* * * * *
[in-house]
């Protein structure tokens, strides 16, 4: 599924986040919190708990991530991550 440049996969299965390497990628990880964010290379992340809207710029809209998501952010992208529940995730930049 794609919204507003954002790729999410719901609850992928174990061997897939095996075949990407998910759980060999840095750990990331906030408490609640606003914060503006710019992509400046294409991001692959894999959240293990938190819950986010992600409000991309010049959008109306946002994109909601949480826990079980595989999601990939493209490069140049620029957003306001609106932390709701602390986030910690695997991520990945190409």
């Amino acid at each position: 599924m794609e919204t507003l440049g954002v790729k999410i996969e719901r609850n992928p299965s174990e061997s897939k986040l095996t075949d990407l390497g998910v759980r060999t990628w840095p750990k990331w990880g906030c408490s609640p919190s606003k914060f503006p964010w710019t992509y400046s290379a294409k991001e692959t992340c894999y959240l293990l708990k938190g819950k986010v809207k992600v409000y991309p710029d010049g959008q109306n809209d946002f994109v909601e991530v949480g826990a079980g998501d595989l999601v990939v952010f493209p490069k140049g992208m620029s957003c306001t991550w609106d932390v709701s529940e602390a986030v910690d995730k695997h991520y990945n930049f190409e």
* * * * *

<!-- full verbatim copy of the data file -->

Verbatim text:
[in-house]
């Protein structure tokens, strides 16, 4: 599924986040919190708990991530991550 440049996969299965390497990628990880964010290379992340809207710029809209998501952010992208529940995730930049 794609919204507003954002790729999410719901609850992928174990061997897939095996075949990407998910759980060999840095750990990331906030408490609640606003914060503006710019992509400046294409991001692959894999959240293990938190819950986010992600409000991309010049959008109306946002994109909601949480826990079980595989999601990939493209490069140049620029957003306001609106932390709701602390986030910690695997991520990945190409």
């Amino acid at each position: 599924m794609e919204t507003l440049g954002v790729k999410i996969e719901r609850n992928p299965s174990e061997s897939k986040l095996t075949d990407l390497g998910v759980r060999t990628w840095p750990k990331w990880g906030c408490s609640p919190s606003k914060f503006p964010w710019t992509y400046s290379a294409k991001e692959t992340c894999y959240l293990l708990k938190g819950k986010v809207k992600v409000y991309p710029d010049g959008q109306n809209d946002f994109v909601e991530v949480g826990a079980g998501d595989l999601v990939v952010f493209p490069k140049g992208m620029s957003c306001t991550w609106d932390v709701s529940e602390a986030v910690d995730k695997h991520y990945n930049f190409e």